Chernobyl and the Corrosiveness of Convenient Lies

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Photo by David McMillan

The miniseries Chernobyl depicts much more than the nuclear fallout from the power plant’s disaster in 1986.

Yes, it includes graphic images of people exposed to the highest levels of radiation. Yes, the camera lingers over eerie playgrounds, schools, and apartment buildings—long evacuated and designated as the “exclusion zone.” And yes, the series lifts up ordinary Soviet citizens who worked heroically to put out the fire and stop the spread of the poison.

But more than all that, the series focuses on the moral fallout—what happens to a society committed to ignoring, suppressing, or rejecting the truth.

In Chernobyl, the villain is not a particular person, but the presence of an evil system—a bureaucracy determined to propound a politically convenient narrative, no matter the risk or cost to those kept in the dark.

‘Going Along with the Lie’

The cultural setting for Chernobyl reminds me of the stories I’ve heard from friends and family members who endured the Communist era in Romania. “Everyone just went along with the lie,” they tell me. Everyone knew the government’s statements were false. They rolled their eyes at the “achievements” spun by the dictator through state news programs. They knew which neighbors were “informers,” ready to report subversive activity—any word or movement or meeting that might surface the truth and expose the lie. But most citizens went along with the lie in public, only to curse it in private. They were good people enslaved to a Great Lie forced upon them from above, and they longed for the day when the waves of truth would break and finally crumble the castle of falsehood.

It is easy to look down on the Soviets for their persecution of truth-tellers, but Scripture tells us the natural state of every human heart is to suppress the truth—to exchange truth for a lie (Rom. 1:21-25). If as individuals we prefer lies to the truth, why should we be surprised when governments and nations use their power to propagate falsehood? And knowing the greed and deceptiveness of the human heart, why be surprised to see people taking advantage of lies for personal gain?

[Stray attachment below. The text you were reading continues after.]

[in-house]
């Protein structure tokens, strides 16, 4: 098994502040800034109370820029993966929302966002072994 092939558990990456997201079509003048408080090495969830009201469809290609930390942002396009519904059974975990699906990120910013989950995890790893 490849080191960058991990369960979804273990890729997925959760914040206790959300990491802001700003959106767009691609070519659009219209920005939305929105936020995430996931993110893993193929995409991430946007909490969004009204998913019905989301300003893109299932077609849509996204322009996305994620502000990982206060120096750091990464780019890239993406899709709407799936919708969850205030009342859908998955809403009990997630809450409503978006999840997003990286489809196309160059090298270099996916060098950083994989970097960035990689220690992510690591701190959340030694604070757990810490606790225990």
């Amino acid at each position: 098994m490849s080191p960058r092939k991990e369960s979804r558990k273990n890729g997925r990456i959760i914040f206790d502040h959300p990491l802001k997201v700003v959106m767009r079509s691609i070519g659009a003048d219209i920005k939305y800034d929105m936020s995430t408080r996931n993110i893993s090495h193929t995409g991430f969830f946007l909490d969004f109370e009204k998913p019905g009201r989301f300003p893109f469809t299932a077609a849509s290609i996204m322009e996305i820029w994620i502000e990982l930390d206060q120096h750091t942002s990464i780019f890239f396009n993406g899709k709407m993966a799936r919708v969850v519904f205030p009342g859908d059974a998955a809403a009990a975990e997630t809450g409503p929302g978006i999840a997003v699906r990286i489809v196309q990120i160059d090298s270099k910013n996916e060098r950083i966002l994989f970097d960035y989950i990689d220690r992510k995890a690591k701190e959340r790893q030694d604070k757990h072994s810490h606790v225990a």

‘Our Truth’

In the final episode of Chernobyl, a Communist party official urges a scientist to go along with the official state story. There’s no need for the truth to get out, the official says. “We have our hero, we have our villains; we have our truth.”

Except, of course, there is no such thing “our truth,” or anyone else’s for that matter.

The authoritarian regimes of the East suppress truth in one way, but the autonomy-loving “free” societies of the West do so in another, by insisting that freedom means the ability to create, sustain, and live by one’s personal definition of reality. You have your truth, and I have mine. It’s important, we say, to speak your truth. But inserting a possessive pronoun before the word “truth” has a corrosive effect on society. In the end, there isn’t my truth or your truth or our truth, but only the truth, which is God’s. We may speak from experience, or offer our testimony from an admittedly limited perspective, but the truth does not belong to us. We do not create truth; we witness to it.

The Oxford Dictionaries made “post-truth” the word of the year in 2016—a nod to journalists and observers who now describe our culture with that label. But in reality, there is no such thing as a “post-truth world” or a “post-truth society.” There are only those who ignore the truth and those who seek to bring themselves in line with it.

Reclaiming the Truth

The Chernobyl disaster reminds us that it is better to accept a hard but unpopular truth than to embrace a soft but seductive lie. “When the truth offends, we lie and lie until we can no longer remember it is even there,” the protagonist says in Chernobyl. “But it is still there. . . . The truth doesn’t care about our needs and wants. . . . It will lie in wait for all time . . .”

No culture is immune to the temptation to spread “little lies” in service of a great cause, to produce misinformation as long as it leads to victory for a particular movement or party. But “every lie we tell incurs a debt to the truth. Sooner or later, that debt is paid.”

And so, in a time when lies and falsehoods radiate from the cultural explosion produced by philosophical denials of truth—when politicians and presidents and parties unashamedly and wantonly spread falsehood in service to their own agendas, when euphemistic jargon fills articles and newscasts in order to suppress the reality of injustice, when Christians pass along reports they are fairly confident contain untruths or misrepresentations (but don’t care, as long as it reinforces their preferred narrative), and when falsehoods upon falsehoods pile up higher and higher to the point that entire segments of society are dedicated to the denial of biological or scientific realities—we must look not back to Chernobyl, but to God’s Word and his people, until we are able to reclaim a courageous commitment to the truth and refuse to surrender to any lie. Otherwise, we may forget the truth altogether, as the words that open the miniseries (paraphrasing Hannah Arendt) explain:

“What is the cost of lies? It is not that we’ll mistake them for the truth. The real danger is that if we hear enough lies, then we no longer recognize the truth at all.”

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